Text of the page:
Never-before-seen decorations and events are taking Gender-Inclusive Housing by storm this year. From furnishings to functions, every inch of Harris A, the GIH dorm is striving to be representative of its population this year. Thanks to the combined work from Housing and Residential Life along with the Office of Equity and Inclusion, there is a decidedly different atmosphere in GIH this year.
There are pride flags hanging proudly outside, painted flags and phrases on the windows, pride flag pillows, and even an all-inclusive LGBTQIA+ tapestry in the downstairs lounge. Perhaps the most impressive addition is the collection of trans artwork displayed in the lounge area itself. Tucked between strong depictions of trans people standing united are powerful poems expressing the trans experience.
Third-year Cole DiGrazia had a large role in putting together these incredible decorations. “I feel like, as someone that is living there, I’m a little bit of an ‘unofficial consultant’ just to make sure that the changes that they’re making are equitable and inclusive of the target demographic, which is trans and gender-nonconforming students,” said DiGrazia. “We got a chance to decorate the dorm to reflect different LGBTQIA+ identities and make the space feel more inclusive. We wanted to distinguish it as GIH and not just an afterthought of ‘here is where we will put GIH, and it’s just like any other dorm.’”
In another attempt at bettering inclusivity, the colorful cut-outs Poets affectionately know as “Door Decs” have been revamped this year in GIH. Not only do they have a completely gender-neutral theme, they display each person’s preferred name and pronouns. Every student in GIH was asked what name and pronouns they would like on their doors with a promise that they could be updated at any time if preferences changed.
“I really love how decorated the dorm is this year, and I like the addition of pronouns to the Door Decs,” said third-year Residential Advisor Tatiana Rivera. She created the door decorations for every student in the dorm, which are hanging banners with each name on a different hanging flag. Pronouns are included like a nametag beneath, welcoming everyone to learn and use the right pronouns for their neighbors.
The normalization of pronoun use in day-to-day conversation is just one of the many small systematic changes that everyone can work on to make a space more accepting. On the first day in the dorms, a floor meeting was called in which Interim Area Director of Upper Campus Housing Allison Reyes came to the dorms to reinforce this concept through meaningful conversation.
“There was definitely more intentionality in the first floor meeting we had. Allison [Reyes] just kind of talked about why we have Gender Inclusive Housing, which we didn’t have last year,” said DiGrazia. “It definitely provides a more welcoming atmosphere for trans and gender-nonconforming students to have a say in how we are represented.”
In an email to students in Harris A, Reyes reinforced these ideals after an incident in which pronouns were not being presented and respected. “It has come to my attention that after I left that meeting, some members of the community did not demonstrate the respect that I’d discussed, and others said nothing to confront this behavior,” said Reyes in her email. “I am disappointed to hear this, and I want to make it clear that behavior such as laughing while your peers are disclosing their pronouns and saying that pronouns don’t matter will not be tolerated.”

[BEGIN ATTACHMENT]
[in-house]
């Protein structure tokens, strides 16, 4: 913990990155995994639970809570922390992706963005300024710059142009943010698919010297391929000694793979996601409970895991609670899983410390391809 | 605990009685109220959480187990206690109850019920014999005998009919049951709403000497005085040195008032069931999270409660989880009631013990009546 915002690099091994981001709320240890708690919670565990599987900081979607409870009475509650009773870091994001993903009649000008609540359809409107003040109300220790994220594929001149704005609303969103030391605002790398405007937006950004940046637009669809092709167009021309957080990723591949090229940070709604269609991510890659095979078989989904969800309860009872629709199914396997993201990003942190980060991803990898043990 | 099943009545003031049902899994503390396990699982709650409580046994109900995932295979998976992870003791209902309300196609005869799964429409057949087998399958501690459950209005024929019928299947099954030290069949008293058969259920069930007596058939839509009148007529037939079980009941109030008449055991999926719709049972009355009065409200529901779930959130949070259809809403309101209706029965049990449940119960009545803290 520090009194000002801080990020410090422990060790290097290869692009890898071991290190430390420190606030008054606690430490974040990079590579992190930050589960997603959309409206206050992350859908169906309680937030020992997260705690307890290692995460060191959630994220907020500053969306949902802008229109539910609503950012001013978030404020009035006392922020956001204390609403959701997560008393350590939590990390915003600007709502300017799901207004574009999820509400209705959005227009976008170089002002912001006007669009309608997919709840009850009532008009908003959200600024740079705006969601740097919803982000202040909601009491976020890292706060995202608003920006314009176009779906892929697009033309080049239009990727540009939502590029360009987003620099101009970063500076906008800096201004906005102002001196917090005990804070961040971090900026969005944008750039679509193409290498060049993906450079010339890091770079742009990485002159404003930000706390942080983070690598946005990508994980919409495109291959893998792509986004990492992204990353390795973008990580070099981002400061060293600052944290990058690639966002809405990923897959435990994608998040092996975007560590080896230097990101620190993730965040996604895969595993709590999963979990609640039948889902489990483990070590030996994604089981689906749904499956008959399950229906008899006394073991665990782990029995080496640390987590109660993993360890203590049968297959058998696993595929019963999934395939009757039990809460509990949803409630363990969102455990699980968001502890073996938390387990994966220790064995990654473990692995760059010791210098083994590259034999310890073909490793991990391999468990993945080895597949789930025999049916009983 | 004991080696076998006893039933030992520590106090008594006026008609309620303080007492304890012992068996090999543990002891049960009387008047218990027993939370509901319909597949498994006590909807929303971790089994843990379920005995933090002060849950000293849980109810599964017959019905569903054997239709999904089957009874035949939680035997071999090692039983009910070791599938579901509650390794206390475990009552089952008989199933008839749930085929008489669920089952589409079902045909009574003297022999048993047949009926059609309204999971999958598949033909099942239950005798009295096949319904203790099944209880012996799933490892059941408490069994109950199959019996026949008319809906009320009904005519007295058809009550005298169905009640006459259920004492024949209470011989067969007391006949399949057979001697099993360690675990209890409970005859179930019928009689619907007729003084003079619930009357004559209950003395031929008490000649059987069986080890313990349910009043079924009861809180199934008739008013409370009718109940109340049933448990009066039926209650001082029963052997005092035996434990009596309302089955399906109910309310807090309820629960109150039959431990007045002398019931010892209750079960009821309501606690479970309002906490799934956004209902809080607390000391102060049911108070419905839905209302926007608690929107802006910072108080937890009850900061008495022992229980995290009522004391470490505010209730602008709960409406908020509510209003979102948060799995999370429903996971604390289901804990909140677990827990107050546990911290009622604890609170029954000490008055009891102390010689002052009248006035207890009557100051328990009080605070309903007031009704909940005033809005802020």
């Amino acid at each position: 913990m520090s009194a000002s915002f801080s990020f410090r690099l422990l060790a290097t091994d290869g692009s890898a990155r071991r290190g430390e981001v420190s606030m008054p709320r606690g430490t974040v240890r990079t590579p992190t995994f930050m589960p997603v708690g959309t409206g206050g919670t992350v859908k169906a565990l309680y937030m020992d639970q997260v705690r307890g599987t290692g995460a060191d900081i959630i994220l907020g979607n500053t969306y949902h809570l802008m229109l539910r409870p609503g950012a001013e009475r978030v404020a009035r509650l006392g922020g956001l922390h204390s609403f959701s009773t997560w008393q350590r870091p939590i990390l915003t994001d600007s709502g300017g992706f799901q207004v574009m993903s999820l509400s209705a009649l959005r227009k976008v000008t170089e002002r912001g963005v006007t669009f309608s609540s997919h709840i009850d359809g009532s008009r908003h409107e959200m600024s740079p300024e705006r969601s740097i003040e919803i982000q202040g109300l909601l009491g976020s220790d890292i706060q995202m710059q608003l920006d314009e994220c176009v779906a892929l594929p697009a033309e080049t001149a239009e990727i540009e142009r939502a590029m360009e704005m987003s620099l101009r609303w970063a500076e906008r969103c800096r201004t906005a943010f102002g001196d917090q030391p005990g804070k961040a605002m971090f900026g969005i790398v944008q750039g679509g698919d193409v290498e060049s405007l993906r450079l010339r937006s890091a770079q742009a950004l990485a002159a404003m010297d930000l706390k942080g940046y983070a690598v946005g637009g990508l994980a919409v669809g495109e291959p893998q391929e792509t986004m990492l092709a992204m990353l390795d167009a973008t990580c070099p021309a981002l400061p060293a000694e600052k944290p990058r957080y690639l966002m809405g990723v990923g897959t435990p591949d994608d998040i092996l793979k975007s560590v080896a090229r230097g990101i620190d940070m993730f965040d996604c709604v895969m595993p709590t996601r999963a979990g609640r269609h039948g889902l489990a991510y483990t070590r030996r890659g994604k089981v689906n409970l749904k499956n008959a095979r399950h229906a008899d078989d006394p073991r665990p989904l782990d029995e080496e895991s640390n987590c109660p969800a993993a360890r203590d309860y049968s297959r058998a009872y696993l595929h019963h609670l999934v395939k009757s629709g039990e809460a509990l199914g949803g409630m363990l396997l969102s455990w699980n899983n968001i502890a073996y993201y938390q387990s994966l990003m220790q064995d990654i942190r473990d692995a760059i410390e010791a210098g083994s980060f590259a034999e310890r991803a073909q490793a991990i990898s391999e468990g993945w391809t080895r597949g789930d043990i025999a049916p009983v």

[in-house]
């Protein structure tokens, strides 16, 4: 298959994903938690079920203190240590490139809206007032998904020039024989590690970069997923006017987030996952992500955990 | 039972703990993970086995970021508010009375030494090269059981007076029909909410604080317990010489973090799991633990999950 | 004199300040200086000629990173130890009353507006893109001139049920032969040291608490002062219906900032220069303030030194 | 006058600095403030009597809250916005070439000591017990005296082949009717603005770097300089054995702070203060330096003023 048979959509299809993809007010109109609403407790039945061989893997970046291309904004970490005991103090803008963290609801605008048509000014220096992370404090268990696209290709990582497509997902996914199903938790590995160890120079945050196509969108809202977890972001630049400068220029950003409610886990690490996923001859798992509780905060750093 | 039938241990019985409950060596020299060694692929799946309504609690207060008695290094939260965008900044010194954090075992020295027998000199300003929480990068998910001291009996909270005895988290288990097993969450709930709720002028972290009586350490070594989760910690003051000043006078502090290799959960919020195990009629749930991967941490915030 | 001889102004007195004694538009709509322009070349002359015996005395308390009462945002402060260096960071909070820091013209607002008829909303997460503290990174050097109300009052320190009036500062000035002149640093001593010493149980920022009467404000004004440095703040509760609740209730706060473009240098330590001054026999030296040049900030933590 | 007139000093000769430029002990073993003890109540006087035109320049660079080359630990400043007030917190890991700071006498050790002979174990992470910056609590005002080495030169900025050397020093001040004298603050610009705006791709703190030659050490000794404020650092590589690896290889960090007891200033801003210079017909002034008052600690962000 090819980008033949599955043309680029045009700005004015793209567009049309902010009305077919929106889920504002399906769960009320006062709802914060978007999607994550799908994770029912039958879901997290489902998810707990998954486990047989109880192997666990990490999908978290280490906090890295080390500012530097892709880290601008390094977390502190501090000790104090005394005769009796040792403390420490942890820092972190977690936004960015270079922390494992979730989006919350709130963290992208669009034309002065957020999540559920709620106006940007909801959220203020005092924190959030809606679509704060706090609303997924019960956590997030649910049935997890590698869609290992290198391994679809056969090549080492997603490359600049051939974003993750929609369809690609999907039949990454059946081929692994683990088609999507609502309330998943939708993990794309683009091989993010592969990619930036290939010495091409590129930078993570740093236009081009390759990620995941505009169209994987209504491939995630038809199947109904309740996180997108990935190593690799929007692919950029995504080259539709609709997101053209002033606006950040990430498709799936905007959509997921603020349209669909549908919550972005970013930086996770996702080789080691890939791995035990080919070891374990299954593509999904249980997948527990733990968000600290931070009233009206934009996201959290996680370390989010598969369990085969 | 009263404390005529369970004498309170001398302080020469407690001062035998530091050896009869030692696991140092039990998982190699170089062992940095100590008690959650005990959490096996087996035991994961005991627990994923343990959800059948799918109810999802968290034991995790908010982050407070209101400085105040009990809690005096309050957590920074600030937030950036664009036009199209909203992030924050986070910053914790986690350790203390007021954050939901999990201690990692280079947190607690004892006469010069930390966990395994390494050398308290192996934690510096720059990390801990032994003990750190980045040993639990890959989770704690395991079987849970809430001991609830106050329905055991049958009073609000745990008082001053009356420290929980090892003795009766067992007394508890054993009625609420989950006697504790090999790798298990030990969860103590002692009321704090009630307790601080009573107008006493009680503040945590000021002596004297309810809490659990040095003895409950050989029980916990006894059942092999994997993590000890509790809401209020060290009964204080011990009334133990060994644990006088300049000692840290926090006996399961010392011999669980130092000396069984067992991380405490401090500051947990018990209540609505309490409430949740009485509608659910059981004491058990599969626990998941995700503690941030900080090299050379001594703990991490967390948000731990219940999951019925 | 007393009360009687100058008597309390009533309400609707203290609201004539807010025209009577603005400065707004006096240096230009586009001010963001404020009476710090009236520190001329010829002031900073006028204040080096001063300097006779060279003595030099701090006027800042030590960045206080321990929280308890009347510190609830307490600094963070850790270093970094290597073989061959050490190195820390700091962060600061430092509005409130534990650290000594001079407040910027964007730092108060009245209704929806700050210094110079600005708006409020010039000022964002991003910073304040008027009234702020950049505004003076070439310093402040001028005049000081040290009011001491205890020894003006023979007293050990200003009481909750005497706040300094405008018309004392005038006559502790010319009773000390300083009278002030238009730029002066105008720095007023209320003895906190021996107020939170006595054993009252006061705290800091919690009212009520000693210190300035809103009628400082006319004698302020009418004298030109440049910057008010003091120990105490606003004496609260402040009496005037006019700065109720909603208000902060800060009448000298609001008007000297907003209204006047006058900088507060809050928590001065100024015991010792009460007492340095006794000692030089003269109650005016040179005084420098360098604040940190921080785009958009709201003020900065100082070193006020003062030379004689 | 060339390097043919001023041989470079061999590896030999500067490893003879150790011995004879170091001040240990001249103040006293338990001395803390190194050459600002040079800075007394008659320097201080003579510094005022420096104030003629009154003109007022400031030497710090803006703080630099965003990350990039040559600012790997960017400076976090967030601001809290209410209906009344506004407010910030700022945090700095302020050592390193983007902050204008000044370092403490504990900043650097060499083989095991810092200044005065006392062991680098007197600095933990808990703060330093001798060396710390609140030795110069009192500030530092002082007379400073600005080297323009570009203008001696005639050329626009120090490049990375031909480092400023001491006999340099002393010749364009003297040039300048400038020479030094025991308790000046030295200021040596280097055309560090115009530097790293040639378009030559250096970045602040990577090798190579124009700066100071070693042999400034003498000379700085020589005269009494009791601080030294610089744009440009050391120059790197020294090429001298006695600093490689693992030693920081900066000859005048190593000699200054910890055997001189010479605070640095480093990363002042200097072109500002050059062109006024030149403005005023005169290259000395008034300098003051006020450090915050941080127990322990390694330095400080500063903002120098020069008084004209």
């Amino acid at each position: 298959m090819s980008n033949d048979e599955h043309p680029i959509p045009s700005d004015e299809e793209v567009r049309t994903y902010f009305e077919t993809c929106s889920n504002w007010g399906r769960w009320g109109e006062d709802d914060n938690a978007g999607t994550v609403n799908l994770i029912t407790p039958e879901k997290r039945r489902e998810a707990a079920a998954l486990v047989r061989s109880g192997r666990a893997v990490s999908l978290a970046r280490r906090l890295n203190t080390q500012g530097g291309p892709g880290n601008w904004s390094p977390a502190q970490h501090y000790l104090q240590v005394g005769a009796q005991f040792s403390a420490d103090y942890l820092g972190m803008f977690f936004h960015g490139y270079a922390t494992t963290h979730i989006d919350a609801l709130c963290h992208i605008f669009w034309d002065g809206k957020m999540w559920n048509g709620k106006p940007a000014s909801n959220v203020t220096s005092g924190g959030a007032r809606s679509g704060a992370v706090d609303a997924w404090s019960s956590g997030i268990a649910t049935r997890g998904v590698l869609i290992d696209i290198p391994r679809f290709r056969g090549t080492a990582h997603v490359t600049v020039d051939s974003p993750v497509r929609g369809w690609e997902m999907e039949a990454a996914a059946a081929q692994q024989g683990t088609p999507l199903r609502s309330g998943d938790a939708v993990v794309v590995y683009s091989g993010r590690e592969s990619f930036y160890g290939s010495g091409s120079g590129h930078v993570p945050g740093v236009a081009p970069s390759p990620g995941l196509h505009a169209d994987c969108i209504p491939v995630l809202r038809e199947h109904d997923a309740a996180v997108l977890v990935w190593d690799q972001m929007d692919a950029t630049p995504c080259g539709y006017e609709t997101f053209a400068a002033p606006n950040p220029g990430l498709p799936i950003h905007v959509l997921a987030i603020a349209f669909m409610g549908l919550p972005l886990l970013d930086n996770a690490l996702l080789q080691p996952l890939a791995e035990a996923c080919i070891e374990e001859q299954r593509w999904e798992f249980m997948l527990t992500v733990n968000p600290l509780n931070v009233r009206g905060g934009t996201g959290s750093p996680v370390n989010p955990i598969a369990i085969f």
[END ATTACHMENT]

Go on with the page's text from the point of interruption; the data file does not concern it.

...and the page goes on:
In addition to addressing the inappropriate behavior, Reyes included some resources for people to better their understanding of pronoun-use practices on their own time. From common misconceptions to importance, the resources cover the vital aspects of pronoun-sharing as a cultural norm. “Please let me know if you have any questions, concerns, would like to learn more, or experience anything that does not align with GIH values by emailing me at firstname.lastname@example.org or visiting me in my office in Wanberg 102,” said Reyes in closing.
Another important way that Reyes is supporting the trans students at Whittier is in planning events that highlight and support the community. For example, in October, around Homecoming, there will be a drag show put on by GIH as a way of reaching out to a larger part of the LGBTQIA+ community. This is the one large event for the semester; however, they are planning several small events before winter break that both highlight and include the LGBTQIA+ students of WC.
“I wasn’t involved in much of the restructuring [of the dorms], other than planning floor programs centered around equity and inclusion, though I will be involved with helping plan the Whittier Pride event,” said Rivera. “Something that I’m extra excited for is to be involved with OEI and to plan more for our dorm.”
These changes come in the wake of a series of meetings that trans students living in GIH last year had with Housing and Residential Life. Those meetings were kept private to the students involved, but were based around the concept of better including trans people in their on-campus community and improving the comfortability and safety of GIH for the next year.
“The training we received this year was extremely beneficial and framed really well this year,” said Rivera. “I believe the training was more detailed and more interactive, which allowed us all to better understand the importance of equity, inclusivity, and celebration of differences.”
It seems that the overall wish from everyone this year is to have a more inclusive and considerate living space for the people living in GIH. This is a strong step in a more progressive direction for the College as a whole. Hopefully, this step will spread from this one little corner of campus to the rest over time.